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Brussels, 22 April 2009
The Agriculture & Fisheries Council will meet in Luxembourg on Thursday 23 (starting at 15.00) and Friday 24 April, under the Presidency of Mr Petr Gandalovič, Czech minister for Agriculture. Commissioners Mariann Fischer Boel and Joe Borg will represent the Commission at the meeting.
Fisheries points will be dealt with on Thursday and Agriculture points on Friday morning.
The points on the agenda are:
The main fisheries-related items on the Council agenda are the reform of the Common Fisheries Policy, the Commission's new initiative to boost European aquaculture and the EU Plan of Action on sharks.
Reform of the Common Fisheries Policy
On 22 April the Commission adopted a Green Paper launching a thorough review of the Common Fisheries Policy (CFP). Interested parties from the sector and the general public are invited to have their say on the future of European fisheries in a public consultation, which is open until 31 December 2009 and will cover every aspect of the current policy. The launch of the Green Paper marks the first step in a process which the Commission hopes to see culminate in a bold reform of the CFP (IP/09/617).
The aim of this review is to establish a system better able to deliver on its aims and, in the long run, benefit all concerned: fishermen, because they will have access to more abundant fish stocks; consumers, because they will enjoy greater access to high-quality sources of protein from EU waters; and people living in coastal regions, because they will reap the benefits of a more stable fishing industry.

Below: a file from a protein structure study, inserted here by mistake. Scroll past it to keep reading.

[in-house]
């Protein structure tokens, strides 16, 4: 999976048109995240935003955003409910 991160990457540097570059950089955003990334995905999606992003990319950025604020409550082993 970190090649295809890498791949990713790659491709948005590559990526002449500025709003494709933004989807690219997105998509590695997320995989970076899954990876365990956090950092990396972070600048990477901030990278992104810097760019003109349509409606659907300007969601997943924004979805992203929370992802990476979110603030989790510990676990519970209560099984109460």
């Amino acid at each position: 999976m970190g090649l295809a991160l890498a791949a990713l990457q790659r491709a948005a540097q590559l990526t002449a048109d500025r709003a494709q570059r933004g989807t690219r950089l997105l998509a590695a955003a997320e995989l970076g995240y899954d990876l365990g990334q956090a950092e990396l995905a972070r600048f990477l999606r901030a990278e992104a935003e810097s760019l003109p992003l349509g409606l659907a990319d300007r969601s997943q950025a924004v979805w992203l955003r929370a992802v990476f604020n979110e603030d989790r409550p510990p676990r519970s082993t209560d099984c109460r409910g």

Commissioner Joe Borg will present the Green Paper to the Council. Ministers are expected to have a first thorough exchange of views at the next Fisheries Council (25-26 May 2009)
Ministers will have a first exchange of views on the Commission's Communication on a strategy to boost EU aquaculture, published on 8 April 2009 (IP/09/563).
As one of the world's fastest growing food sectors, aquaculture already provides the planet with about half of all the fish we eat and still has a lot more to give. The EU has put in place high standards to keep sustainable growth at the heart of aquaculture's approach and methods; its aquaculture industry leads the world in research and technological development. Yet this progress in excellence has not been reflected in production, which has stagnated in the EU, while there has been strong growth in some other parts of the world. In its Communication, the Commission sets out to address this state of affairs and give fresh impetus to sustainable growth to the EU's aquaculture sector. It looks at ways to improve the sector's competitiveness, sustainability and governance.
Building on the debate at this meeting, Council are expected to adopt Council conclusions in June.
Action Plan on sharks